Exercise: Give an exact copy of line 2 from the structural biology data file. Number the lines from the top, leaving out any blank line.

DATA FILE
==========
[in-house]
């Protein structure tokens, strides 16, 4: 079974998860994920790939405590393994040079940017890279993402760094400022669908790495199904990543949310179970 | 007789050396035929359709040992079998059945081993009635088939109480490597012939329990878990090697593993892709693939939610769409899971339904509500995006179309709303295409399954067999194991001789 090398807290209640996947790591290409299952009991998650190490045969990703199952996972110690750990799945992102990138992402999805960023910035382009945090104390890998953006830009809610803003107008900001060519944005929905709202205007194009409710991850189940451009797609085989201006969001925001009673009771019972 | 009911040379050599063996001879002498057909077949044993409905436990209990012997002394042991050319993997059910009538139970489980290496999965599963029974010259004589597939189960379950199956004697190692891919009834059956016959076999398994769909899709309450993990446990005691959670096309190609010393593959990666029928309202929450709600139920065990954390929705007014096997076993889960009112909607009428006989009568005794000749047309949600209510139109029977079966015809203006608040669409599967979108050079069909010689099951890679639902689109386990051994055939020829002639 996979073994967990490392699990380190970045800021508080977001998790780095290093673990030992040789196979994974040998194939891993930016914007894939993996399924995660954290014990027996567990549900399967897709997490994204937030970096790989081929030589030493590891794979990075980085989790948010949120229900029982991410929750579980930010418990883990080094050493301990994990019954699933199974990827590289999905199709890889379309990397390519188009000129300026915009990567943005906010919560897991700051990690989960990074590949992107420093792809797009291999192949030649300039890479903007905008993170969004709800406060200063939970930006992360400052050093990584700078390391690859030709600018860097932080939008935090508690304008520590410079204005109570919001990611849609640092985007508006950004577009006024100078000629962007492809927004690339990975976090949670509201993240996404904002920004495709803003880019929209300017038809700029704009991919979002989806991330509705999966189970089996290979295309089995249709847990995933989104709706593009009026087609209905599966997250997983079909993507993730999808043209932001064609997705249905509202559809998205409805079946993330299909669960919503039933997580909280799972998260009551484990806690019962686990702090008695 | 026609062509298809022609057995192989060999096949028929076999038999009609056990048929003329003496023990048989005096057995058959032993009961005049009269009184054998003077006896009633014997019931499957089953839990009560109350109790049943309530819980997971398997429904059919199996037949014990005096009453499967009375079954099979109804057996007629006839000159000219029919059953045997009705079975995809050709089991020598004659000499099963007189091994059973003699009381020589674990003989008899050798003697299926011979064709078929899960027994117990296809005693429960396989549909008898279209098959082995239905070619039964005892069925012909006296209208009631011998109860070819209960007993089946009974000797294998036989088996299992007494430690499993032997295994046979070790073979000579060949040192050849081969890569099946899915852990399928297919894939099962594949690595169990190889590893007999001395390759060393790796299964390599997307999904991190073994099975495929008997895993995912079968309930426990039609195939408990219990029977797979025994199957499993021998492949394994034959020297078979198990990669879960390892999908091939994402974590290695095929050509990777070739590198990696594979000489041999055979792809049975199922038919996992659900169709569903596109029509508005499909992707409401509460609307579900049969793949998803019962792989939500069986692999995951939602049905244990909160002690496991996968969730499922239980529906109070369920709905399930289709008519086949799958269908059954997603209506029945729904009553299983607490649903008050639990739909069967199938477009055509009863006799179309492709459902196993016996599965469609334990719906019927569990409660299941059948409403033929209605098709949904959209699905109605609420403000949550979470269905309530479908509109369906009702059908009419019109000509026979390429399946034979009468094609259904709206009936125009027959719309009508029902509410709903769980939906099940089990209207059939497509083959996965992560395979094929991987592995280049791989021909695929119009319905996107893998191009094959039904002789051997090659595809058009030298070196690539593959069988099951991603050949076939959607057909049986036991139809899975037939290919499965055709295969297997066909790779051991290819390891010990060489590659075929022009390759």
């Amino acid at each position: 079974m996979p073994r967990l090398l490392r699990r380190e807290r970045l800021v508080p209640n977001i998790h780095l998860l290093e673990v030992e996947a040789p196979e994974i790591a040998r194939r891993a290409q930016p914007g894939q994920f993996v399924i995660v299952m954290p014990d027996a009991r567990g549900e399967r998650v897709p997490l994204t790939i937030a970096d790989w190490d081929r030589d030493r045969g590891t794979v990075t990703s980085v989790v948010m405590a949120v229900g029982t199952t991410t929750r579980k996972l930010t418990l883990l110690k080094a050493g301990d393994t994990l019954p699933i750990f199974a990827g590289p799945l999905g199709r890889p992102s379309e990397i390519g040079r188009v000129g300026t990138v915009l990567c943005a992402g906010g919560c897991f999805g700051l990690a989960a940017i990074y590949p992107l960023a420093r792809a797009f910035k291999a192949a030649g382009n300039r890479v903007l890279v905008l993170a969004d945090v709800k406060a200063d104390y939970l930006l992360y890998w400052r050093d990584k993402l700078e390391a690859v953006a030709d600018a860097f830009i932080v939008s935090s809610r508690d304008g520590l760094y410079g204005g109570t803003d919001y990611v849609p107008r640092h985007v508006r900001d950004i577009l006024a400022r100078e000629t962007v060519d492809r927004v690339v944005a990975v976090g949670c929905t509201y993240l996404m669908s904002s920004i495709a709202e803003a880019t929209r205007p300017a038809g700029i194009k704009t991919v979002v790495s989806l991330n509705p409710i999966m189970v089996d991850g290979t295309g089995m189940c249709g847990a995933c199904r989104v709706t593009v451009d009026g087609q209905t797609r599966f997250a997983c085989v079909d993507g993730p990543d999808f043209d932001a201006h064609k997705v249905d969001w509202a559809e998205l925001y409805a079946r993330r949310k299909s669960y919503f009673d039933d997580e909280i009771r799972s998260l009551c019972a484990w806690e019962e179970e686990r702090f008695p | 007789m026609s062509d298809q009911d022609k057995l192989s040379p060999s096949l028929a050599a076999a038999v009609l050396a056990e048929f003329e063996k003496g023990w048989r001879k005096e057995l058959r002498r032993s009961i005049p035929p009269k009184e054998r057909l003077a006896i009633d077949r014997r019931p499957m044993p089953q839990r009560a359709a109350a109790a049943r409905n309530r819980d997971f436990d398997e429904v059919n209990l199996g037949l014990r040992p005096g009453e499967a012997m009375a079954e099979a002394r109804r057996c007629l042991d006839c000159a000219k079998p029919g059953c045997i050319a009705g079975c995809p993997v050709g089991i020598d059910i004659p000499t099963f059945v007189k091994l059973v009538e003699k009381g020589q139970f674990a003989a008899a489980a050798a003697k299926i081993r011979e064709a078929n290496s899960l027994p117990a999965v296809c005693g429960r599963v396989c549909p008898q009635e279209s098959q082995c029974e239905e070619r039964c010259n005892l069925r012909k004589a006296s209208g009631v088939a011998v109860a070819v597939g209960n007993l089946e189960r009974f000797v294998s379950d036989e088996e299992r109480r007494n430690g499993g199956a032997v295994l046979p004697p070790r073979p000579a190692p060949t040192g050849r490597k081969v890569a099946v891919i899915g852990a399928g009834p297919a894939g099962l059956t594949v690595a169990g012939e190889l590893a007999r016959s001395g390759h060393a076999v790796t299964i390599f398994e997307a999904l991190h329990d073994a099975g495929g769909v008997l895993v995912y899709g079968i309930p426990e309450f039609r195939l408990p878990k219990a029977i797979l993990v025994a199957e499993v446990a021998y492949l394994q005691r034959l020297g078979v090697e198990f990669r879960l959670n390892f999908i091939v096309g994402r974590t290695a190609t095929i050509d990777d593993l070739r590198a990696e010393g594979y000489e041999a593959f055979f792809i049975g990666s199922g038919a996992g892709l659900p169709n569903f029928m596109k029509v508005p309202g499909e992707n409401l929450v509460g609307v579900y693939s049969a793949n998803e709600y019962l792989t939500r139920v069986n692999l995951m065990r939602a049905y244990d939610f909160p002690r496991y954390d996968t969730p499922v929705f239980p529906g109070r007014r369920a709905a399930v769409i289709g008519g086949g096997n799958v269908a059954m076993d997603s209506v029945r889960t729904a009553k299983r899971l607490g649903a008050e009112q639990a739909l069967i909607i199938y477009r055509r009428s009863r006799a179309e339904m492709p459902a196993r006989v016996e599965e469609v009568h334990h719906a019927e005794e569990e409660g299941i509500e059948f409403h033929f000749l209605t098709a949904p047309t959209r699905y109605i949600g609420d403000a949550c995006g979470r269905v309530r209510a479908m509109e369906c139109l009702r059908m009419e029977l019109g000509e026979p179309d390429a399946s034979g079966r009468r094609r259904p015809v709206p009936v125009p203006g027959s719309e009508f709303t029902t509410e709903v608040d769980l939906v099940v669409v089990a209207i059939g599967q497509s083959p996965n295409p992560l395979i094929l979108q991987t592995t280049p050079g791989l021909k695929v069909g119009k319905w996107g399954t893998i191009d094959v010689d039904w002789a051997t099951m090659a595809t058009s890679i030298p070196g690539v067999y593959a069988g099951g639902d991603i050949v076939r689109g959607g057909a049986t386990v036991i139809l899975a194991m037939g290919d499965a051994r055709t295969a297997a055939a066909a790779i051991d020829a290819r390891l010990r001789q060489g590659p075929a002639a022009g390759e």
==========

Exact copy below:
């Protein structure tokens, strides 16, 4: 079974998860994920790939405590393994040079940017890279993402760094400022669908790495199904990543949310179970 | 007789050396035929359709040992079998059945081993009635088939109480490597012939329990878990090697593993892709693939939610769409899971339904509500995006179309709303295409399954067999194991001789 090398807290209640996947790591290409299952009991998650190490045969990703199952996972110690750990799945992102990138992402999805960023910035382009945090104390890998953006830009809610803003107008900001060519944005929905709202205007194009409710991850189940451009797609085989201006969001925001009673009771019972 | 009911040379050599063996001879002498057909077949044993409905436990209990012997002394042991050319993997059910009538139970489980290496999965599963029974010259004589597939189960379950199956004697190692891919009834059956016959076999398994769909899709309450993990446990005691959670096309190609010393593959990666029928309202929450709600139920065990954390929705007014096997076993889960009112909607009428006989009568005794000749047309949600209510139109029977079966015809203006608040669409599967979108050079069909010689099951890679639902689109386990051994055939020829002639 996979073994967990490392699990380190970045800021508080977001998790780095290093673990030992040789196979994974040998194939891993930016914007894939993996399924995660954290014990027996567990549900399967897709997490994204937030970096790989081929030589030493590891794979990075980085989790948010949120229900029982991410929750579980930010418990883990080094050493301990994990019954699933199974990827590289999905199709890889379309990397390519188009000129300026915009990567943005906010919560897991700051990690989960990074590949992107420093792809797009291999192949030649300039890479903007905008993170969004709800406060200063939970930006992360400052050093990584700078390391690859030709600018860097932080939008935090508690304008520590410079204005109570919001990611849609640092985007508006950004577009006024100078000629962007492809927004690339990975976090949670509201993240996404904002920004495709803003880019929209300017038809700029704009991919979002989806991330509705999966189970089996290979295309089995249709847990995933989104709706593009009026087609209905599966997250997983079909993507993730999808043209932001064609997705249905509202559809998205409805079946993330299909669960919503039933997580909280799972998260009551484990806690019962686990702090008695 | 026609062509298809022609057995192989060999096949028929076999038999009609056990048929003329003496023990048989005096057995058959032993009961005049009269009184054998003077006896009633014997019931499957089953839990009560109350109790049943309530819980997971398997429904059919199996037949014990005096009453499967009375079954099979109804057996007629006839000159000219029919059953045997009705079975995809050709089991020598004659000499099963007189091994059973003699009381020589674990003989008899050798003697299926011979064709078929899960027994117990296809005693429960396989549909008898279209098959082995239905070619039964005892069925012909006296209208009631011998109860070819209960007993089946009974000797294998036989088996299992007494430690499993032997295994046979070790073979000579060949040192050849081969890569099946899915852990399928297919894939099962594949690595169990190889590893007999001395390759060393790796299964390599997307999904991190073994099975495929008997895993995912079968309930426990039609195939408990219990029977797979025994199957499993021998492949394994034959020297078979198990990669879960390892999908091939994402974590290695095929050509990777070739590198990696594979000489041999055979792809049975199922038919996992659900169709569903596109029509508005499909992707409401509460609307579900049969793949998803019962792989939500069986692999995951939602049905244990909160002690496991996968969730499922239980529906109070369920709905399930289709008519086949799958269908059954997603209506029945729904009553299983607490649903008050639990739909069967199938477009055509009863006799179309492709459902196993016996599965469609334990719906019927569990409660299941059948409403033929209605098709949904959209699905109605609420403000949550979470269905309530479908509109369906009702059908009419019109000509026979390429399946034979009468094609259904709206009936125009027959719309009508029902509410709903769980939906099940089990209207059939497509083959996965992560395979094929991987592995280049791989021909695929119009319905996107893998191009094959039904002789051997090659595809058009030298070196690539593959069988099951991603050949076939959607057909049986036991139809899975037939290919499965055709295969297997066909790779051991290819390891010990060489590659075929022009390759």